In November 2008 Linda Coppleson of West Orange, NJ joined two other scribes on the Women's Torah Project. "I'm so honored and humbled to be accepted into the Women's Torah Project," said Linda, who commenced writing in December 2008. Linda started with the book of BaMidbar (Numbers). "It is particularly meaningful for me to start with Sefer Bamidbar. The narrative of this fourth book of the Torah is about the journey of the Israelites to Eretz Yisrael, and in a way, my journey to become a soferet is about to take me to my “promised land” — to the opportunity to write a Sefer Torah. It's terribly exciting for me," said Linda, who has been writing, illuminating and painting ketubot (Jewish marriage contracts) for many years.
Learning to scribe a Torah (or mezuzah or tefillin) requires learning a separate, and extensive, set of rules and skills, known as sofrut. "When I sought a teacher," said Linda, "I found Dr. Eric Ray z'l who not only agreed to teach a woman, but who also gave me the confidence to embark on this endeavor. With him, I learned the basics of sofrut; forming the letters, studying the texts of the sofer, cutting the quill, learning recipes for ink and about the different kinds of parchment. When he passed away, I met another pioneer in this field, Jen Taylor Friedman, and we formed a Hevruta (study group) to continue to study the sofer's texts and to support each other in (the very male) world of sofrut.
"To actually participate in mitzvot is to me what being Jewish is all about," Linda continued. "To layn Torah, not just to hear the parsha, to read Megillah, not just hear it, to lead the congregation in tefillah, not just respond, to actually write Torah, not just read it — these for me are the ways to perform mitzvot. I remember the first time I layned Torah in shul. It really was one of those “ah-ha” moments, that made me think, “So this is what it's all about!” At that moment, I had never felt more connected to my Jewishness, my Jewish past and heritage, and to God. Writing my first mezuzah and completing my first Megillat Esther were moments like that, too.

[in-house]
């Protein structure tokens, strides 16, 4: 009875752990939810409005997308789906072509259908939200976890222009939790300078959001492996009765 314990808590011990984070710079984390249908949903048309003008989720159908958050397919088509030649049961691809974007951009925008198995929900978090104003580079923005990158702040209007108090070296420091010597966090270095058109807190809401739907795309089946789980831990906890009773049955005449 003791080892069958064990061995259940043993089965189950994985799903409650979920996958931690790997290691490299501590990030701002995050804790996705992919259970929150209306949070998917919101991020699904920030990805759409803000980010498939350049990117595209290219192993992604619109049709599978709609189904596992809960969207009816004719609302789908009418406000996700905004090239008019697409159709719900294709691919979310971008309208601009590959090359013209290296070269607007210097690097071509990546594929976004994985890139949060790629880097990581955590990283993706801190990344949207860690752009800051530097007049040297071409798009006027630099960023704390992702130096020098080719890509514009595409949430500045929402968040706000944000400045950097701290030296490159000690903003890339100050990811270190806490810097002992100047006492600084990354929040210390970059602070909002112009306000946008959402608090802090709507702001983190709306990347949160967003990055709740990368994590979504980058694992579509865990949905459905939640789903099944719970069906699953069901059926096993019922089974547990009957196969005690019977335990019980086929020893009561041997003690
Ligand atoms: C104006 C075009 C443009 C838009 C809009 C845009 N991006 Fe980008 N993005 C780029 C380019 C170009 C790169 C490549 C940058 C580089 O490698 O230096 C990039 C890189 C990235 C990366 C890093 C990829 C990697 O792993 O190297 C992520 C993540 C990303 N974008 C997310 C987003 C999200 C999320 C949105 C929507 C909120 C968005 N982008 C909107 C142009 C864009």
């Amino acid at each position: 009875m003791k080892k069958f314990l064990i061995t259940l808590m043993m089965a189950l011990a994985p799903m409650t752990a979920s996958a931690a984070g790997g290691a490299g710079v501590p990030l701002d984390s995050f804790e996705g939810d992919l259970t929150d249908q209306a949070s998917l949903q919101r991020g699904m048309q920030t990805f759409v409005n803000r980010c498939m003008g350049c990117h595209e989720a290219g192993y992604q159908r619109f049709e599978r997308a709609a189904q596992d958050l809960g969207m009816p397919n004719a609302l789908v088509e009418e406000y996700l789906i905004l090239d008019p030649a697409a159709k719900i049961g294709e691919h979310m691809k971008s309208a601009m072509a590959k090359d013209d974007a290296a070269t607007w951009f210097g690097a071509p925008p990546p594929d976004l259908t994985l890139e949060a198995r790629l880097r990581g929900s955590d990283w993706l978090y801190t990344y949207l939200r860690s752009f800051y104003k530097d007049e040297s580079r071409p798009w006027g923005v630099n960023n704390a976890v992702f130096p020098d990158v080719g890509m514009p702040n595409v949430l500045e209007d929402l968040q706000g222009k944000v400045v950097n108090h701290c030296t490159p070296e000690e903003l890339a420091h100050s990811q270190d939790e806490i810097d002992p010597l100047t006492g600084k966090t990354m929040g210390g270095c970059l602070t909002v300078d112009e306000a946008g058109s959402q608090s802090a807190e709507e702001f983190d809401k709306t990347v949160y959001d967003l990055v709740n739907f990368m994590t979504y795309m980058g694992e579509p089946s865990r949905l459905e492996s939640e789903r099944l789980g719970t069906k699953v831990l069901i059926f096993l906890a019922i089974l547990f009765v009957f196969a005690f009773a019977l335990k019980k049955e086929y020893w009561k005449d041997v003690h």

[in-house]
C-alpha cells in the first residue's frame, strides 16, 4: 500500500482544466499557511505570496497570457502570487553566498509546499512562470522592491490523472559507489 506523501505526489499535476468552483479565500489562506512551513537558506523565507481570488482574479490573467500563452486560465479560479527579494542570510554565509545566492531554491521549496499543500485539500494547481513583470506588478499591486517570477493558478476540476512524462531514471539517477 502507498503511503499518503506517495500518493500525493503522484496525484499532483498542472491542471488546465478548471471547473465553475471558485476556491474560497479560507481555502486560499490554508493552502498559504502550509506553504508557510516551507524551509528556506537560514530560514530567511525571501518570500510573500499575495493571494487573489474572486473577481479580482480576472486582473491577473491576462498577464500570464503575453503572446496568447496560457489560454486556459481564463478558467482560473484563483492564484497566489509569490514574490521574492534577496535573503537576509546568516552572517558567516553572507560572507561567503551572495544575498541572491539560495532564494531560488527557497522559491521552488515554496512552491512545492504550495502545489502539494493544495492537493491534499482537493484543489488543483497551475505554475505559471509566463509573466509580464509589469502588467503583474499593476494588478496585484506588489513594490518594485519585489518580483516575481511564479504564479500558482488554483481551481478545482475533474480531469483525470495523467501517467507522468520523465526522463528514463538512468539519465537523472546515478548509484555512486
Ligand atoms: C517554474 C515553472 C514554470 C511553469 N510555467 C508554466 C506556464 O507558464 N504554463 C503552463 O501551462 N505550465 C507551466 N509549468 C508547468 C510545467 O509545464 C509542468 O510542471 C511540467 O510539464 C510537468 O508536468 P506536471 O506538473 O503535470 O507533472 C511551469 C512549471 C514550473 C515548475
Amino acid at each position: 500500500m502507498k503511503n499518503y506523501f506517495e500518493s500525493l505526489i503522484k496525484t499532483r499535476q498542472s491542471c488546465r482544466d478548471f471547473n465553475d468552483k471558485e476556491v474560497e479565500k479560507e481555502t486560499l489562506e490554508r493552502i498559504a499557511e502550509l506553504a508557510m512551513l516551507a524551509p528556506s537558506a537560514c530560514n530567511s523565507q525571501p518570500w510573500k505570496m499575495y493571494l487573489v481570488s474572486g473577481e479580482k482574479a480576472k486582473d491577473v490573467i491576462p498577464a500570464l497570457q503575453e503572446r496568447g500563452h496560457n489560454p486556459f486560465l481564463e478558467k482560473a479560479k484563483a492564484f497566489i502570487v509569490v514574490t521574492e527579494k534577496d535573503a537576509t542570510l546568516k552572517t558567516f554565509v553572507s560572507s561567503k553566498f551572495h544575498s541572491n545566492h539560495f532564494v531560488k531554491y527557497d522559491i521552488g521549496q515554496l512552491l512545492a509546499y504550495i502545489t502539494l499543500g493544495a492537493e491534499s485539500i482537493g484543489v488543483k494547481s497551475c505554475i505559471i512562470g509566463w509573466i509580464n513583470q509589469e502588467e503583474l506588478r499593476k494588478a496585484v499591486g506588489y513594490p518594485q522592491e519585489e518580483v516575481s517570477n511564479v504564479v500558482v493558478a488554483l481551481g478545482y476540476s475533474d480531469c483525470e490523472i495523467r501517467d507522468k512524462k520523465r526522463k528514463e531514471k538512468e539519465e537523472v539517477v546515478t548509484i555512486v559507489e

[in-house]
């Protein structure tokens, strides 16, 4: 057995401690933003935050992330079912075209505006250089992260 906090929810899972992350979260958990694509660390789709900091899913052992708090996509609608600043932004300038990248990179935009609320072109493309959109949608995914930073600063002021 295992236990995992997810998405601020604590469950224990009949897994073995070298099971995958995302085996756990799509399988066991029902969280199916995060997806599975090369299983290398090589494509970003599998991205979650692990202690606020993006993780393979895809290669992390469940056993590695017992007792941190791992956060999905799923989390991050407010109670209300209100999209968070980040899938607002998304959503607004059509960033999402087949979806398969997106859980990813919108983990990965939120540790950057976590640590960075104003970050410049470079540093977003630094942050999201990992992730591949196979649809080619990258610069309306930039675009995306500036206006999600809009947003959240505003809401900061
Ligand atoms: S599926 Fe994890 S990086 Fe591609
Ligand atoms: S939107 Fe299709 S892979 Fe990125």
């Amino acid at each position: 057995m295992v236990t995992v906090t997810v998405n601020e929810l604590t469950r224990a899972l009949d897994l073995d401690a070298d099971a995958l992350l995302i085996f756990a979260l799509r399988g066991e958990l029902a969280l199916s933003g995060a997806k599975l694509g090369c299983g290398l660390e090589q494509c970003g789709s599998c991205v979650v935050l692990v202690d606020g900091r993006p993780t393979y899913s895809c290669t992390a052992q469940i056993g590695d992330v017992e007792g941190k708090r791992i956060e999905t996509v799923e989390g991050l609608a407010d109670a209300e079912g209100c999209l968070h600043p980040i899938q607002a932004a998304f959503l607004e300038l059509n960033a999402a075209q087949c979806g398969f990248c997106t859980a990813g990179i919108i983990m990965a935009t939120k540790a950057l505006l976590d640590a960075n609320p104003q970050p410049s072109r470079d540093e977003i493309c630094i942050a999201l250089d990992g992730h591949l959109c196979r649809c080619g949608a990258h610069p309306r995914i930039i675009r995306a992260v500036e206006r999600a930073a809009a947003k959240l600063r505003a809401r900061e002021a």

Sofrut has become, in a sense, the way I enter into my Jewish soul. Writing becomes a holy act, not just because of the holiness of the texts, but because it is an act through which I reach out to God and reach into myself. This is what makes sofrut different from calligraphy. Calligraphy may give me pleasure, but sofrut gives me pleasure and inner awareness."
Linda has taught Tanach, Rabbinics and Jewish History at Solomon Schechter Day School in West Orange, New Jersey for 17 years and she and her husband are members of Summit Jewish Community Center. She writes, illuminates and paints ketubot; creates artwork to mark life-cycle events, and has been commissioned by numerous synagogues to create commemorative plaques.
Linda grew up in Newark, NJ, graduated from Brandeis University with a BA in Near Eastern and Judaic Studies, received an MA from New York University (School of Education) in the department of Hebrew Culture and Education. She spent her junior year of college at Tel Aviv University, Israel, where she met her husband, Victor Coppleson, to whom she has been married for 33 years. "He is my best friend and has been a tireless supporter and cheerleader in my journey to become a soferet. We have two children, Micah, 29, and Yael, 26."